Diggin’ Deep on UFC Pittsburgh: Rockhold vs. Branch – FS1 prelims preview

The positioning of some of the contests on UFC Pittsburgh is curious. A couple of the main card contests would appear to be of…

By: Dayne Fox | 6 years ago
Diggin’ Deep on UFC Pittsburgh: Rockhold vs. Branch – FS1 prelims preview
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The positioning of some of the contests on UFC Pittsburgh is curious. A couple of the main card contests would appear to be of lower quality than most of the televised prelims. The only contest that I’d say is of lower quality on the prelims is the heavyweight contest. Why mention this? This card has been getting quite a bit of crap from fans for its lack of quality. Looking strictly at the main card, I can see why fans would think that, even though there are some solid contests there. However, if you want to look at the card as a whole, it’s a bit harder to dog on it too badly. Tony Martin and Olivier Aubin Mercier could be cracking the top fifteen of the lightweight division by next year and Uriah Hall was headlining a card in his last contest. His opponent Krzysztof Jotko… well, keep reading and you’ll know what’s up with him.

The televised prelims begin on FS1 at 8:00 PM ET/5:00 PM PT on Saturday.

Tony Martin (12-3) vs. Olivier Aubin-Mercier (9-2), Lightweight

Going back to his stint on TUF Nations, many have seen Aubin-Mercier as a talent that could make some noise for quite a while. 24-years old at the time of the taping, Aubin-Mercier is now 28 and more than just a wrestler and grappler at this stage. If there is one thing that Tristar knows how to develop in its fighters, it’s a jab. It may have taken Aubin-Mercier longer than expected to do so, but he proved against Drew Dober that he has a very good one now. He’s still a bit stiff overall, especially when it comes to putting together anything beyond simple one-two combinations. Nonetheless, he has progressed continually and there is no reason to believe he’s peaked.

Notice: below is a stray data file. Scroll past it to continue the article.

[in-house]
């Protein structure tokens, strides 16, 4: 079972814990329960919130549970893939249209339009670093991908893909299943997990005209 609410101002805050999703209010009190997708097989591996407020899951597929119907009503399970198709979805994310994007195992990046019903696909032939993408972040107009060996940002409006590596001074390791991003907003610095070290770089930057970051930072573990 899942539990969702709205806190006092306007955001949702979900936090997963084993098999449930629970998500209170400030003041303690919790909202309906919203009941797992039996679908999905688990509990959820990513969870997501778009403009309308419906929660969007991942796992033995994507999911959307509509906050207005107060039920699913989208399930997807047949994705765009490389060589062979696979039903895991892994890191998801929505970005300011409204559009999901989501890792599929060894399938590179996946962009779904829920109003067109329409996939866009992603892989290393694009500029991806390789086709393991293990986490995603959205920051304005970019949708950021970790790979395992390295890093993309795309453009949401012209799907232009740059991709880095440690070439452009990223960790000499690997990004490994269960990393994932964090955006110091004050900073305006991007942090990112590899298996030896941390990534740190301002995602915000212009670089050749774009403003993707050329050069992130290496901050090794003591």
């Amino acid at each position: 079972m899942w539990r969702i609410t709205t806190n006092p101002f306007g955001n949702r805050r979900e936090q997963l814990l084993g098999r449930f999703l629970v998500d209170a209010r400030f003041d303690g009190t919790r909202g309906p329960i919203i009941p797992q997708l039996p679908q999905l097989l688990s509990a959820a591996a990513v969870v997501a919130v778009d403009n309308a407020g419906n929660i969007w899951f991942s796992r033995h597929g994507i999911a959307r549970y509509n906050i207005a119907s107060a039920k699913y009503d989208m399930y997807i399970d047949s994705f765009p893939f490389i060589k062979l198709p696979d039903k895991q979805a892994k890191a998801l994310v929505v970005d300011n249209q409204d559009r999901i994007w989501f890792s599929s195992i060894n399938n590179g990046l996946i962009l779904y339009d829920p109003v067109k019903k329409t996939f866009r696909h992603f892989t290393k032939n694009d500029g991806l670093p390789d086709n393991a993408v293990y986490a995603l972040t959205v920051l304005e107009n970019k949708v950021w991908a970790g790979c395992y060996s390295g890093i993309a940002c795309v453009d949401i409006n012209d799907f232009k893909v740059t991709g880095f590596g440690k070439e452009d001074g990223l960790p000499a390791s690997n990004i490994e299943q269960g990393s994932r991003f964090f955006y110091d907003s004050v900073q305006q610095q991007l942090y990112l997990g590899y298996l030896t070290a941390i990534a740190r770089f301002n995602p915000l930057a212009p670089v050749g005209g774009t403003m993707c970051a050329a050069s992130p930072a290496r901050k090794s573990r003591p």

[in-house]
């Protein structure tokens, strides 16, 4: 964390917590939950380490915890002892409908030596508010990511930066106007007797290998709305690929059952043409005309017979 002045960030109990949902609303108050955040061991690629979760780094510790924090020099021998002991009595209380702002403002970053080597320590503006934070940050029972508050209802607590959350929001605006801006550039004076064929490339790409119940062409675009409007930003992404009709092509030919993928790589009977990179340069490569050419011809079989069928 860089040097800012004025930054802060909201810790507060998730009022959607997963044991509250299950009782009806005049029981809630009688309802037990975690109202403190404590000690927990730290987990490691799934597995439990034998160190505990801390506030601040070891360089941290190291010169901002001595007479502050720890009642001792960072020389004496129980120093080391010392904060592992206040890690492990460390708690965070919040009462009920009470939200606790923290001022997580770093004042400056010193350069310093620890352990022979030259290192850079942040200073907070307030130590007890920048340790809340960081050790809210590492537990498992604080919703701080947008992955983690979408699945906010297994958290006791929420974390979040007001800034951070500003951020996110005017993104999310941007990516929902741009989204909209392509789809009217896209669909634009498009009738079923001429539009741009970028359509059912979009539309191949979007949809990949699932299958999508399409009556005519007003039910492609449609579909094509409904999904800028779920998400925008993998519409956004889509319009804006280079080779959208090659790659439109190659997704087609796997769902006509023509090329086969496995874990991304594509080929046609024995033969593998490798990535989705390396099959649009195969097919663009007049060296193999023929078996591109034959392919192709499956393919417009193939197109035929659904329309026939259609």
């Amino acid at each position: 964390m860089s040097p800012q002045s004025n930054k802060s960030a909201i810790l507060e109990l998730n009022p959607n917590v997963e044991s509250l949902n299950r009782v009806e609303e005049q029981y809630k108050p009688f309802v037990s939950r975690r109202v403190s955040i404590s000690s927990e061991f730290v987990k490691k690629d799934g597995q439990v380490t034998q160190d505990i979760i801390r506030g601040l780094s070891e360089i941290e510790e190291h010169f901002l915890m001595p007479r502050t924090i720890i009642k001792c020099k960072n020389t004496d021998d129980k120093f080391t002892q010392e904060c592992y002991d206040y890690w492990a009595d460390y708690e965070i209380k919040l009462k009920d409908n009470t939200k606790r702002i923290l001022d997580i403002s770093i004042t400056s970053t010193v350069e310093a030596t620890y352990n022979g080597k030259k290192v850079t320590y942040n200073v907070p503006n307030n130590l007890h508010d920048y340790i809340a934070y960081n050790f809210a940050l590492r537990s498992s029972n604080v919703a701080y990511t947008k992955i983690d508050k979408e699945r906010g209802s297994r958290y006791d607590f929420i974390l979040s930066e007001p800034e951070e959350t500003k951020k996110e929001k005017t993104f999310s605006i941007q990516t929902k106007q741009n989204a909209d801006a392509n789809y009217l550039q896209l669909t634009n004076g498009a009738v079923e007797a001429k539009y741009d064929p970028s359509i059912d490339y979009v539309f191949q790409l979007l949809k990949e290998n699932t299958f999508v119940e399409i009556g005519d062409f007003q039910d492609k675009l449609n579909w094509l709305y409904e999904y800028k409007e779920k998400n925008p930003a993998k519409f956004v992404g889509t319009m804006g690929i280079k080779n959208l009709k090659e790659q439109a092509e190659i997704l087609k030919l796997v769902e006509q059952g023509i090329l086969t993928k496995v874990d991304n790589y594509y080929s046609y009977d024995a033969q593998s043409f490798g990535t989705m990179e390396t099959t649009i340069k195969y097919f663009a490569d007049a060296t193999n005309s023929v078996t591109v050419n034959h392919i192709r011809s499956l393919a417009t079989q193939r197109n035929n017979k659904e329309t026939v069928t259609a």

Martin has followed a similar narrative in having to rely on his grappling upon his UFC entry to win. However, against Johnny Case in his last outing, Martin rarely looked to take the fight to the ground, landing effective counters and working a steady jab of his own. He is a bit of a headhunter who could stand to mix up his strikes a bit more, but progress is progress. Given his height and reach advantage on Aubin-Mercier, it’s reasonable to believe Martin will have a slight advantage on the feet.